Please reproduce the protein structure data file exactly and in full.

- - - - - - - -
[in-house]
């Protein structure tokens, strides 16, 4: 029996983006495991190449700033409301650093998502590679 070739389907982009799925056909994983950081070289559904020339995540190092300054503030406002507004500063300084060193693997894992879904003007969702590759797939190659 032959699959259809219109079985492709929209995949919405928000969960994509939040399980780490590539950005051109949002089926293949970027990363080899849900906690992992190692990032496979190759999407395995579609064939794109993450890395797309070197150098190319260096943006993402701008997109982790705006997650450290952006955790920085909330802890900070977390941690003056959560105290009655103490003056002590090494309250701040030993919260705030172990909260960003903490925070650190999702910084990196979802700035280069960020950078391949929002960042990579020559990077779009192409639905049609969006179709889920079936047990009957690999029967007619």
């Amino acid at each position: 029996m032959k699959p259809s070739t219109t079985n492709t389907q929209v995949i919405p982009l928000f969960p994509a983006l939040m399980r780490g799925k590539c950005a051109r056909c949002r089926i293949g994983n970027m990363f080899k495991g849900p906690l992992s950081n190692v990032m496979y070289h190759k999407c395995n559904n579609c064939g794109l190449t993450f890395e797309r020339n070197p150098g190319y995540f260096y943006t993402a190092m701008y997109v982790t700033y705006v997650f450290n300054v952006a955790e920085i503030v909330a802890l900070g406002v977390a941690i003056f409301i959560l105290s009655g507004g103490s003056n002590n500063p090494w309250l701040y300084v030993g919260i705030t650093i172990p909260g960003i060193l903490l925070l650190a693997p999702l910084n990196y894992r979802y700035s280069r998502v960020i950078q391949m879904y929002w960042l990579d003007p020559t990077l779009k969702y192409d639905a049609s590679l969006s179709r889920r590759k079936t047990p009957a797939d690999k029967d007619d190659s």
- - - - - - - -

[in-house]
């Protein structure tokens, strides 16, 4: 029996983006495991190449700033409301650093998502590679 070739389907982009799925056909994983950081070289559904020339995540190092300054503030406002507004500063300084060193693997894992879904003007969702590759797939190659 032959699959259809219109079985492709929209995949919405928000969960994509939040399980780490590539950005051109949002089926293949970027990363080899849900906690992992190692990032496979190759999407395995579609064939794109993450890395797309070197150098190319260096943006993402701008997109982790705006997650450290952006955790920085909330802890900070977390941690003056959560105290009655103490003056002590090494309250701040030993919260705030172990909260960003903490925070650190999702910084990196979802700035280069960020950078391949929002960042990579020559990077779009192409639905049609969006179709889920079936047990009957690999029967007619």
């Amino acid at each position: 029996m032959k699959p259809s070739t219109t079985n492709t389907q929209v995949i919405p982009l928000f969960p994509a983006l939040m399980r780490g799925k590539c950005a051109r056909c949002r089926i293949g994983n970027m990363f080899k495991g849900p906690l992992s950081n190692v990032m496979y070289h190759k999407c395995n559904n579609c064939g794109l190449t993450f890395e797309r020339n070197p150098g190319y995540f260096y943006t993402a190092m701008y997109v982790t700033y705006v997650f450290n300054v952006a955790e920085i503030v909330a802890l900070g406002v977390a941690i003056f409301i959560l105290s009655g507004g103490s003056n002590n500063p090494w309250l701040y300084v030993g919260i705030t650093i172990p909260g960003i060193l903490l925070l650190a693997p999702l910084n990196y894992r979802y700035s280069r998502v960020i950078q391949m879904y929002w960042l990579d003007p020559t990077l779009k969702y192409d639905a049609s590679l969006s179709r889920r590759k079936t047990p009957a797939d690999k029967d007619d190659s």